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Galerie Urs Meile opens exhibition of works by Li Gang
Li Gang, False or True No. 4, 2014 - 2016. Cement, lime, stainless steel 19 × 25 × 15 cm (sculpture), 50 × 45 × 50 cm (stainless steel shelf). The artist and Galerie Urs Meile, Beijing-Lucerne.

LUCERNE.- Li Gang (*1986, lives and works in Beijing) digs deep into everyday life to find materials that make the strongest statements. Out of these he produces his thoroughly classical-looking works of art. He works with exhaust pipes, cement, rebar, jade bracelets, plaster, human hair, hemp rope, bank notes, stones, and rubbish. Our exhibition in Lucerne features sculptures and oil paintings from a variety of series.

For the sculptural piece False or True (2014 – 2016, cement, lime, stainless steel, dimensions vary from 12 x 16 x 16 cm to 24 x 26 x 23 cm [sculptures], 50 x 45 x 50 cm [stainless steel structures]), which is now in its final stages, Li Gang has built a machine that draws humidity out of the surrounding air and transforms it into cement by constantly dripping it into a container full of cement. Atmosphere is made visible. These accidently beautiful, solidified chunks of concrete are presented in a three-dimensional framework made of stainless steel bars. They resemble so-called Chinese scholar’s rocks—natural stones that are set up in scholars’ rooms for the purpose of contemplating them. One of Li Gang’s devices is to use the material most symbolic of China’s extreme progress, which was used to build the Three Gorges dam, endless miles of streets, and countless buildings. In the years since 2012 China has produced more cement than the United States has manufactured since 1900.

Li Gang’s series Gravity (2016, jade bracelets, steel tubes, dimensions vary from 290 x 80 x 60 cm to 356 x 100 x 75 cm) was built of reinforced steel, the second kind of material that has made China’s rapid urbanization possible. Piece by piece, Li welded together the metal in a process that resembles that of a construction worker’s. He threaded jade bracelets into some of the sections, then affixed them to the sculpture with more welded metal. The delicate works thus constructed refer to the relationships among the people who deal with these materials: the hoards of women and men who migrate through the country searching for ways to earn a living, drawn to the centers of economic progress as if by gravity. Like the process of making Li’s sculptures, these people are always adjusting to something new, adapting to new conditions.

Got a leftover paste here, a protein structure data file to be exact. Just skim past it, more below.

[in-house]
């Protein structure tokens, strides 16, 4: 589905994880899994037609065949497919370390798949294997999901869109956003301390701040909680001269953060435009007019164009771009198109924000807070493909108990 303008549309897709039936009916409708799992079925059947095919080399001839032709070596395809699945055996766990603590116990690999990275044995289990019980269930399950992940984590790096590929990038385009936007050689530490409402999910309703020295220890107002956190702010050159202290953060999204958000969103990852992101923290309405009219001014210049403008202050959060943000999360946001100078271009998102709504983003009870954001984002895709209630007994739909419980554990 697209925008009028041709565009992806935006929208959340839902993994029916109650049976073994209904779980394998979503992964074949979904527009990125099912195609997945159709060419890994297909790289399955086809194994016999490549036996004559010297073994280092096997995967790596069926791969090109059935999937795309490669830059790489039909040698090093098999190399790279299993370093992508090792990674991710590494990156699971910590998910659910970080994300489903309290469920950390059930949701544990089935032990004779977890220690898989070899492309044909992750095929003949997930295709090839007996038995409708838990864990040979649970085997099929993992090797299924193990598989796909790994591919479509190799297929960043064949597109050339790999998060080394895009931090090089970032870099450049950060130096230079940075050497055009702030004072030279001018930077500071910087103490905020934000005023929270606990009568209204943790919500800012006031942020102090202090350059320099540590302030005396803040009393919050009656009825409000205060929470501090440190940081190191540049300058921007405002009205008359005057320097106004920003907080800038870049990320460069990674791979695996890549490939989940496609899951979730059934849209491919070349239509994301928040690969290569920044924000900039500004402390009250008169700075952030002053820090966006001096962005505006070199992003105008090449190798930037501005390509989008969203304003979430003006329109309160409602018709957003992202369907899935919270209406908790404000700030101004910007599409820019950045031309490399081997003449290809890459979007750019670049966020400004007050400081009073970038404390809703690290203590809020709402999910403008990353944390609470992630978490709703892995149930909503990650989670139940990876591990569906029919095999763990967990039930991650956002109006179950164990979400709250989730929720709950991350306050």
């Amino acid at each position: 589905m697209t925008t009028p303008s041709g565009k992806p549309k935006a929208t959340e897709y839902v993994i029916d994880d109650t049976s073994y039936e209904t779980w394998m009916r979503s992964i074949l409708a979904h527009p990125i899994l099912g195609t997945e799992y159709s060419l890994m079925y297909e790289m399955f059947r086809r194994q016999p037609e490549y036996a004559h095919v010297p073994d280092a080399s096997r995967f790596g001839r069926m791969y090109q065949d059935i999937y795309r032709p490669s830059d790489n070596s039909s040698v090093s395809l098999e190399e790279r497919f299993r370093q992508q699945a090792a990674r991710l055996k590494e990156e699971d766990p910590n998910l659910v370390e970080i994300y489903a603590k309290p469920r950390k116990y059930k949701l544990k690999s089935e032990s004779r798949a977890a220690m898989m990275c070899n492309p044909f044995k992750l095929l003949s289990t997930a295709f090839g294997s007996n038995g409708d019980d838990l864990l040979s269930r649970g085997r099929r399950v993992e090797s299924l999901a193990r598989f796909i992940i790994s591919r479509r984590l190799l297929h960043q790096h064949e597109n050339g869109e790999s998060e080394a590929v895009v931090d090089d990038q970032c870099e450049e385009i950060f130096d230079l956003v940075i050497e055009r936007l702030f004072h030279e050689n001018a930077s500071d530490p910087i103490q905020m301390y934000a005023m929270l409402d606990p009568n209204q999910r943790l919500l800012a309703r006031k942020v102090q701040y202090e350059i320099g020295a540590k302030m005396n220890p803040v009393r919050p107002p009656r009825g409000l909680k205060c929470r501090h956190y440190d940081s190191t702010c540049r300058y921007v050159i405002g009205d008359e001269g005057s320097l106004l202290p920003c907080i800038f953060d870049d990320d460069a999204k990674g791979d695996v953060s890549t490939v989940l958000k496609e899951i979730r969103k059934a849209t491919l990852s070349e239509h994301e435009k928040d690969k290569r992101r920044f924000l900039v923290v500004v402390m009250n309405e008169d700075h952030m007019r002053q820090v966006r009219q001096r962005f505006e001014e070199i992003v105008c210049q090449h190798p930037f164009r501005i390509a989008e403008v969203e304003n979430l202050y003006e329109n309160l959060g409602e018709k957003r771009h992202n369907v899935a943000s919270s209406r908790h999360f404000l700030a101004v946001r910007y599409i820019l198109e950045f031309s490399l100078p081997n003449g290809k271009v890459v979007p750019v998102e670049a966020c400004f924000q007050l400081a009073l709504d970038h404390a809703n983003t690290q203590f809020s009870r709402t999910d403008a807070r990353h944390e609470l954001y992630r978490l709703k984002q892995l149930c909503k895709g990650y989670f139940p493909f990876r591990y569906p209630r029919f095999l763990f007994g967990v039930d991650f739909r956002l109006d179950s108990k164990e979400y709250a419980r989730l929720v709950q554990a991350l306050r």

A mixture of plaster and hair cut from the heads of Chinese migrant workers rises like condensed steam or fragile dollops of whipped cream out of old kettles and pots left behind by these contemporary nomads on their travels to far-distant factories and construction sites. Yet, an analysis of the hair could reveal everything about the identities and lifestyles of the individual hair salon customers. Via these biographical tracks, left behind every few weeks, anyone can imagine the routes these people have taken. For Desserts (2015, plaster, rebar, hair, discarded kettles and pots, dimensions vary from 41 x 30 x 23 cm to 92 x 76 x 76 cm) the hair was randomly swept up and mixed with plaster, according to traditional construction methods, to produce anonymous construction materials. With these Desserts Li Gang succeeds at precisely analyzing the contemporary phenomenon of worker migration inside of China.

His latest Oilpaintings (2016, oil on hand-made canvas, dimensions vary from 125 x 122 cm to 160 x 163 cm), which will also be on display in the Lucerne show, are linked to Li’s homeland of Yunnan in South China, where he had the canvas for his paintings woven out of raw hemp by local craftspeople. On these canvases he paints enlarged details of source material derived from art history and his own environment. With their exaggerated dimensions and natural flesh tones, the broad brushstrokes on rough textiles have a direct effect on the viewer’s physical presence; no one is used to feeling so deeply immersed in a painting—a sensation caused by an optically deceptive proximity.

The young artist shifts with absolute certainty through various media, such as sculpture, installation, and painting. Every one of Li Gang’s groups of works can assert its extreme individuality, yet at the same time, each can be traced back to its own completely unique, intense exploration of its environment and the themes that result from this process, as well as to the experiences of life, loss, and transformation. Using the materials and motifs he chooses regardless of their value, Li Gang creates works that make strong statements about place, time, and society. His works keep pace with sociological and philosophical analyses, and provide substantial material for the discourse, as well as for the realities of life in China.

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